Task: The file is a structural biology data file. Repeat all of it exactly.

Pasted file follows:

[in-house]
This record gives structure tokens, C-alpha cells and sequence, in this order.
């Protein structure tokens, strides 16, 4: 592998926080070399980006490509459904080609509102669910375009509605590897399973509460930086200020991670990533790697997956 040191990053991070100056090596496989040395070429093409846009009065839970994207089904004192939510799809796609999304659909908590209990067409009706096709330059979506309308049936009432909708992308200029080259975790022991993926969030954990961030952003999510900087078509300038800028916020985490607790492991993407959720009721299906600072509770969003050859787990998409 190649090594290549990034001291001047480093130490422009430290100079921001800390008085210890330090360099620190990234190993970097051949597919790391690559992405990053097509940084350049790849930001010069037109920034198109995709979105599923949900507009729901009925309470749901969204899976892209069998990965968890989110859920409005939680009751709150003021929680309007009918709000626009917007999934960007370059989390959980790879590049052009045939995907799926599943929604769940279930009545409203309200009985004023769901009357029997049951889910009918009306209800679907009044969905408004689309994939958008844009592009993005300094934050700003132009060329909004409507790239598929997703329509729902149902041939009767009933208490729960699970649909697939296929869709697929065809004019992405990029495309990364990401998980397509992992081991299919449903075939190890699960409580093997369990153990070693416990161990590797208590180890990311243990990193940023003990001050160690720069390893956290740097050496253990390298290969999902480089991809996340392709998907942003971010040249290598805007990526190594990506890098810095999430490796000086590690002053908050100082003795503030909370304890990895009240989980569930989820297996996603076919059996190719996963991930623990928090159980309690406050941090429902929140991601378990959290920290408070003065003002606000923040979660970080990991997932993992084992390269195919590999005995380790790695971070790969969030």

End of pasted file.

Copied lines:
[in-house]
This record gives structure tokens, C-alpha cells and sequence, in this order.
């Protein structure tokens, strides 16, 4: 592998926080070399980006490509459904080609509102669910375009509605590897399973509460930086200020991670990533790697997956 040191990053991070100056090596496989040395070429093409846009009065839970994207089904004192939510799809796609999304659909908590209990067409009706096709330059979506309308049936009432909708992308200029080259975790022991993926969030954990961030952003999510900087078509300038800028916020985490607790492991993407959720009721299906600072509770969003050859787990998409 190649090594290549990034001291001047480093130490422009430290100079921001800390008085210890330090360099620190990234190993970097051949597919790391690559992405990053097509940084350049790849930001010069037109920034198109995709979105599923949900507009729901009925309470749901969204899976892209069998990965968890989110859920409005939680009751709150003021929680309007009918709000626009917007999934960007370059989390959980790879590049052009045939995907799926599943929604769940279930009545409203309200009985004023769901009357029997049951889910009918009306209800679907009044969905408004689309994939958008844009592009993005300094934050700003132009060329909004409507790239598929997703329509729902149902041939009767009933208490729960699970649909697939296929869709697929065809004019992405990029495309990364990401998980397509992992081991299919449903075939190890699960409580093997369990153990070693416990161990590797208590180890990311243990990193940023003990001050160690720069390893956290740097050496253990390298290969999902480089991809996340392709998907942003971010040249290598805007990526190594990506890098810095999430490796000086590690002053908050100082003795503030909370304890990895009240989980569930989820297996996603076919059996190719996963991930623990928090159980309690406050941090429902929140991601378990959290920290408070003065003002606000923040979660970080990991997932993992084992390269195919590999005995380790790695971070790969969030």